Cancellation of Debt is Taxable Income

undefinedBy Kelly M. Walsh

Many people do not realize that they can have taxable income, without receiving a penny of money, if a creditor forgives their debt. The situation may arise in a variety of situations, including when you negotiate a settlement with a creditor, when real estate is sold in a short sale or foreclosure, when debts are discharged in bankruptcy, or suddenly out of the blue when the creditor claims a tax write off after years of nonpayment.

Let’s take the first scenario as an example. Suppose you owe $10,000 to a creditor for an old credit card debt. After some negotiation, the creditor agrees to accept $6,000 to settle the account in full. In addition to paying the creditor $6,000, you will have to pay the IRS tax on the $4,000 that is forgiven as part of the bargain. The creditor is required to issue a form 1099-C, or sometimes a form 1099-A, reporting the portion of the debt that was cancelled and send a copy to the IRS. The IRS will then keep an eye on the debtor’s tax return to ensure the cancelled debt is properly reported as income on the debtor’s next income tax return.

There are a number of exceptions and exclusions to paying tax on cancellation of debt. The most common are insolvency and bankruptcy. In the case of the settlement above, it would be important for the taxpayer to keep records of the value of their assets and the total amount of their debts as of the date of the settlement. A capable tax preparer will exclude all or part of the cancellation of debt from income by showing that the taxpayer was insolvent at the time—meaning the value of the taxpayer’s assets was exceeded by the taxpayer’s total debts.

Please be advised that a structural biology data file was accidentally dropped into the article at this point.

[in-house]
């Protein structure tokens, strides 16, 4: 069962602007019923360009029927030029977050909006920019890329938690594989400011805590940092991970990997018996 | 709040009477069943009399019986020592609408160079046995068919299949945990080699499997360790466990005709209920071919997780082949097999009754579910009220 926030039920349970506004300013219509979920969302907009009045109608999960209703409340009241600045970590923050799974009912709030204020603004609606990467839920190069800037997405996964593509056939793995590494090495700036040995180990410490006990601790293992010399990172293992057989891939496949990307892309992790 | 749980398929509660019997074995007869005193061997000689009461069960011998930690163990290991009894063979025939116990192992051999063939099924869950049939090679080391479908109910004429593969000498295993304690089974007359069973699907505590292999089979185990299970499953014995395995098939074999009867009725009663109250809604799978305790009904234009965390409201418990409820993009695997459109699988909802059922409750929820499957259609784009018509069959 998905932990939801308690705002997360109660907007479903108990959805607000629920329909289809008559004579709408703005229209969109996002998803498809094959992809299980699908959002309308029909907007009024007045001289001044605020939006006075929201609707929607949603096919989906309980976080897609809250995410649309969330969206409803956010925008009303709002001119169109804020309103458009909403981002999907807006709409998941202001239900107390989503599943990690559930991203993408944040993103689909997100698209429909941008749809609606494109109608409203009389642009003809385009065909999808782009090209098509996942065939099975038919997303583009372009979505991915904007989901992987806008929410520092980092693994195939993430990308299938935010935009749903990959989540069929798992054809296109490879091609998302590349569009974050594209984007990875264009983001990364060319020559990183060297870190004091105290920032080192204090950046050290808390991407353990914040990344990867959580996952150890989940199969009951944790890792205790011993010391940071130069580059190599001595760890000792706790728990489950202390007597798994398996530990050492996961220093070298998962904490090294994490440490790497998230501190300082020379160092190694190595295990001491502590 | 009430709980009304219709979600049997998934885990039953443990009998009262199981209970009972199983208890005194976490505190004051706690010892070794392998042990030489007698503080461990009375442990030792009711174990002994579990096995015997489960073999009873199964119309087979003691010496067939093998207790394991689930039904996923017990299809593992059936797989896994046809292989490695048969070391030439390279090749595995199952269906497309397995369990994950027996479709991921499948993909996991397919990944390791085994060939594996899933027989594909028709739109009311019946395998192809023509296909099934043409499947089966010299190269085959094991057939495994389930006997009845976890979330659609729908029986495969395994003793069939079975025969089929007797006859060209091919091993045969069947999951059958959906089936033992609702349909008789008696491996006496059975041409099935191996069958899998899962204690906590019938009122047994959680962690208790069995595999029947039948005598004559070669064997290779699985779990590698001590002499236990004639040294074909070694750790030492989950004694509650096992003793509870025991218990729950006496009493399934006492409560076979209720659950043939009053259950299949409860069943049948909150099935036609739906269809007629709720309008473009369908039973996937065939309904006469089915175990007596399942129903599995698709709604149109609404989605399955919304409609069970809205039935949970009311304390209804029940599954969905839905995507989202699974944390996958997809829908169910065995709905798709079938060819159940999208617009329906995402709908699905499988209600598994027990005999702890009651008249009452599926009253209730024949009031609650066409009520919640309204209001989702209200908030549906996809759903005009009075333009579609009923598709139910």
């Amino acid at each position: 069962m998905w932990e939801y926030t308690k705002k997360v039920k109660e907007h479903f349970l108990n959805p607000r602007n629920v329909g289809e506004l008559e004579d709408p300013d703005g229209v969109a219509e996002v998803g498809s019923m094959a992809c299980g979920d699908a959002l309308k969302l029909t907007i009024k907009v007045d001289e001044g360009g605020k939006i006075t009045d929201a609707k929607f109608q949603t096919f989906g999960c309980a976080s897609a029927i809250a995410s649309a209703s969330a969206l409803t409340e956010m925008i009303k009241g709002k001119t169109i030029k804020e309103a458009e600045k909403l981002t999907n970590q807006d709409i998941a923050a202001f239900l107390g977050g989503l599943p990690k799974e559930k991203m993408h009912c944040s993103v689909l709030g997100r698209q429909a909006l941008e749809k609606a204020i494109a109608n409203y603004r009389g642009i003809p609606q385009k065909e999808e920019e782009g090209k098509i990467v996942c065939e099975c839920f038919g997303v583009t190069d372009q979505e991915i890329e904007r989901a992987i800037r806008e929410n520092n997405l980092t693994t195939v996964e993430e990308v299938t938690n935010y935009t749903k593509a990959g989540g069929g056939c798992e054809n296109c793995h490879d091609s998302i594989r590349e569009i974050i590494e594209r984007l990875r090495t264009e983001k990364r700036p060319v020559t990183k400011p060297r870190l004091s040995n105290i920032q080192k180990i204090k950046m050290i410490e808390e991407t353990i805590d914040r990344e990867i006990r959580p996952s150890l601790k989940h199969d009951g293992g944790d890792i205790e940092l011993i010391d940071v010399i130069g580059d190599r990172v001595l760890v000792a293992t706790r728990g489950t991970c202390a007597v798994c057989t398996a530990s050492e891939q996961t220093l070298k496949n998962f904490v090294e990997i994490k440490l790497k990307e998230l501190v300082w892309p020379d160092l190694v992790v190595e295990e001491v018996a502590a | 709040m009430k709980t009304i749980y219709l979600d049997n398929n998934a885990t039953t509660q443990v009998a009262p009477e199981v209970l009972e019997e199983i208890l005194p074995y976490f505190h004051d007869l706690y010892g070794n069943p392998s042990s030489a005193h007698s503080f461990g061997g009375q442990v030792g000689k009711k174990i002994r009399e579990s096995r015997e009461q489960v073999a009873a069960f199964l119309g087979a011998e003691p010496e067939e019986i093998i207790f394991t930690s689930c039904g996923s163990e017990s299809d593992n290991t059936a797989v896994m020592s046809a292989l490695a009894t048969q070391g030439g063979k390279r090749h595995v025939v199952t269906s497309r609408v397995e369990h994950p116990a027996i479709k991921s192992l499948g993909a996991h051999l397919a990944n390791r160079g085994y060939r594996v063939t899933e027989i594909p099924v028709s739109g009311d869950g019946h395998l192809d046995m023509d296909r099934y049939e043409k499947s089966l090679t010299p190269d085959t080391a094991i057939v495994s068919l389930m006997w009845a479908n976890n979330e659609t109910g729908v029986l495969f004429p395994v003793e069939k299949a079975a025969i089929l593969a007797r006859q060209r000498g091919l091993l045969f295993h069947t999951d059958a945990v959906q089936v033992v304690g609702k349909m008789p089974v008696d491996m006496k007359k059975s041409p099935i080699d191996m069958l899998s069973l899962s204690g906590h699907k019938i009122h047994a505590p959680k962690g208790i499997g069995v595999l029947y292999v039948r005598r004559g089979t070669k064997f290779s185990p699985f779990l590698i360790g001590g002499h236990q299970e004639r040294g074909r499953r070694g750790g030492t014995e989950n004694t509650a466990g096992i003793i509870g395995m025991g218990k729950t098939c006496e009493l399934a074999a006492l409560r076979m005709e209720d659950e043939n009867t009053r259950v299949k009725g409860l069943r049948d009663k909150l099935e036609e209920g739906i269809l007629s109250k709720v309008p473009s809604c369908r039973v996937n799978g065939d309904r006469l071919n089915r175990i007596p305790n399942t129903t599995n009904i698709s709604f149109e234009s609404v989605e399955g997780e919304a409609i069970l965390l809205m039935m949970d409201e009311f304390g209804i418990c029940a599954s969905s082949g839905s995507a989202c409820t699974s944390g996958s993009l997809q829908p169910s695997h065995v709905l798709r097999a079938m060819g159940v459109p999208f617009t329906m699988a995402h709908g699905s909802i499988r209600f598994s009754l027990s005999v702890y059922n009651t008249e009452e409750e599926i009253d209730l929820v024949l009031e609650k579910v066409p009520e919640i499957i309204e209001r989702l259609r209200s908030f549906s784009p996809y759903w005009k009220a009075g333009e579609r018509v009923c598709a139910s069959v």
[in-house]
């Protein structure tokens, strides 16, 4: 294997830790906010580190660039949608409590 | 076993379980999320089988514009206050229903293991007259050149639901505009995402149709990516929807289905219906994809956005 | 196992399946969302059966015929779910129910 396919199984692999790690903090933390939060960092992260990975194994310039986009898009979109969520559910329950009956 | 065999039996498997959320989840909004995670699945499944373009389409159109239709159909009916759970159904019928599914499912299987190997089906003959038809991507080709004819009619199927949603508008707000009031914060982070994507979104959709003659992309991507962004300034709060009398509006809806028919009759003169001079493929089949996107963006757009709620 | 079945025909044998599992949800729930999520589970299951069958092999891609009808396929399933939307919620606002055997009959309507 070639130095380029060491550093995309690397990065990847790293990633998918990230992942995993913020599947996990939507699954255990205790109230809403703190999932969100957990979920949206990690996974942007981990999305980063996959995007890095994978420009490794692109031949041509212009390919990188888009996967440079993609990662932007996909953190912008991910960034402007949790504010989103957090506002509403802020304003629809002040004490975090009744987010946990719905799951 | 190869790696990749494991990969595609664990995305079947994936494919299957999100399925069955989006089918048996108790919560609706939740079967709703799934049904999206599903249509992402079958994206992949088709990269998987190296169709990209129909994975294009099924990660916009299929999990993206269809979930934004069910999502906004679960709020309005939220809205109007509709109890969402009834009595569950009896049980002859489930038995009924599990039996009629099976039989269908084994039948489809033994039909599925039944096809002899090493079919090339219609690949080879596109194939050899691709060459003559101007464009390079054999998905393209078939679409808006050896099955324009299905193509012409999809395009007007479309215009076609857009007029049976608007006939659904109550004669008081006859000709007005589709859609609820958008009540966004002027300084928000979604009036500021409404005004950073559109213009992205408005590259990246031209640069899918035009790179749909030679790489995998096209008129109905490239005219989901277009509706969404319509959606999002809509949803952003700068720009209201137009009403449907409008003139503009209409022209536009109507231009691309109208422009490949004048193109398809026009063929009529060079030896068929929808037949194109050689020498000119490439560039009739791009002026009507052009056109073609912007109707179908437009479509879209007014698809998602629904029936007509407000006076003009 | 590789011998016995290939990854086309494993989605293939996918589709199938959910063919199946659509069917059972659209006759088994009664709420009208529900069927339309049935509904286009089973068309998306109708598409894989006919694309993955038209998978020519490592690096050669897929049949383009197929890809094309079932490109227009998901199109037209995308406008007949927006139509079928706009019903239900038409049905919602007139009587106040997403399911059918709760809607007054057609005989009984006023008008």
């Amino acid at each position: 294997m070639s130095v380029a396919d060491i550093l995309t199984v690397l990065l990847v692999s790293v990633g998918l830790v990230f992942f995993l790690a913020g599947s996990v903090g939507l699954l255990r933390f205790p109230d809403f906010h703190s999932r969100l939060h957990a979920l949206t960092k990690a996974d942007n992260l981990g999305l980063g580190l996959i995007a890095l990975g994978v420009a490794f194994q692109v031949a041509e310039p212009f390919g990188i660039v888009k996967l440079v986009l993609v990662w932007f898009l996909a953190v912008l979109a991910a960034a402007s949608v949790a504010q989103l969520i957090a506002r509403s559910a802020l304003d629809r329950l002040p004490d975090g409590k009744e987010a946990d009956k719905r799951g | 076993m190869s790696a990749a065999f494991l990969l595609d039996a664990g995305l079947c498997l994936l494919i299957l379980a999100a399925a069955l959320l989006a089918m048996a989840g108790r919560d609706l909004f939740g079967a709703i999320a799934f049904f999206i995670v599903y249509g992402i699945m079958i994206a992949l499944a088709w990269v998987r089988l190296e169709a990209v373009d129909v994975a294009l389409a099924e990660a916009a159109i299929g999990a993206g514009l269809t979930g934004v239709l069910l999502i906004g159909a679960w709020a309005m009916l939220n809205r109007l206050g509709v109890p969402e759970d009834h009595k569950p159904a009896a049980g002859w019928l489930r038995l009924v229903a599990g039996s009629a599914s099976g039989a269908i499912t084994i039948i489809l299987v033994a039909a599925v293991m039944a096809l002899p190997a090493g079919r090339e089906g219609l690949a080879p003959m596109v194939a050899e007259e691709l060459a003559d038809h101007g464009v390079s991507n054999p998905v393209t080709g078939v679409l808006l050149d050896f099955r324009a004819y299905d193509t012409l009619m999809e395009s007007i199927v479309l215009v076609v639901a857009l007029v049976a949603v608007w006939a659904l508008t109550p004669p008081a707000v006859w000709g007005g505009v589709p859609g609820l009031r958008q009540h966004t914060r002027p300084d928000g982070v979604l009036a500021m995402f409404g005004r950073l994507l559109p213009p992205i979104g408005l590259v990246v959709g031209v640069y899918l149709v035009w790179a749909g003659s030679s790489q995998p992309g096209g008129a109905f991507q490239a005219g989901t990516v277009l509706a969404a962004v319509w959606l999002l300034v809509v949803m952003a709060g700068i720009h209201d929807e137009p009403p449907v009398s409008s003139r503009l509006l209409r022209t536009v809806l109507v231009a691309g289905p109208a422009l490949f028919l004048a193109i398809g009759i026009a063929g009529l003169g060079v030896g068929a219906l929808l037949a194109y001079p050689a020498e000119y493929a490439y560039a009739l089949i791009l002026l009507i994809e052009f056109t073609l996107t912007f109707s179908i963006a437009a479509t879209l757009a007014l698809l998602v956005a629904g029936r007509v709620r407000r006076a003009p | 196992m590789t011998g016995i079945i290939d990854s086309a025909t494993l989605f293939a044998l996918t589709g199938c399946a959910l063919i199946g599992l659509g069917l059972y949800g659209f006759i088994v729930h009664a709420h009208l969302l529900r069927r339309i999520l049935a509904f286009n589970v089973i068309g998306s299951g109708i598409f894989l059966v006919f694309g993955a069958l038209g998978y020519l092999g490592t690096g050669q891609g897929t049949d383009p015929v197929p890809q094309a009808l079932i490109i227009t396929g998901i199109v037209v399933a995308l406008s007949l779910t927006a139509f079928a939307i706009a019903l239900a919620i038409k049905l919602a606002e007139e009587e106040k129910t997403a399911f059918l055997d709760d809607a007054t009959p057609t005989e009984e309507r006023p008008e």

If the taxpayer files for bankruptcy, and the cancelled debt was discharged in bankruptcy, then the full amount of the cancellation of debt is excluded from income under the bankruptcy exclusion. In some instances, the tax consequences may tip the scales in favor of filing bankruptcy rather than negotiating settlements on all your debts. It also might make sense to file for bankruptcy as part of the process of negotiating a short sale on real estate, to avoid what could be a difficult tax burden arising out of the unpaid mortgage balance.

Bankruptcy offers relief to individual people who anticipate they will be assessed tax on cancellation of debt. However, the matter is much more complicated if it is a business that discharges its debts through bankruptcy. In many cases, the cancellation of debt income from the business’s bankruptcy is passed through to the individual partners or members of the business entity. If those individual partners or members did not also file a personal bankruptcy, they do not qualify for the bankruptcy exclusion to tax on cancellation of debt. That tricky situation can be avoided in some cases through careful planning, including choices in how you set up your business entity from the very beginning.

If you or your business are struggling with debt, bankruptcy, or cancellation of debt income, contact Scaringi Law. Our qualified attorneys can help you negotiate the complex interactions between tax, bankruptcy, and corporate law in this area and help you put together a strategy to protect yourself.

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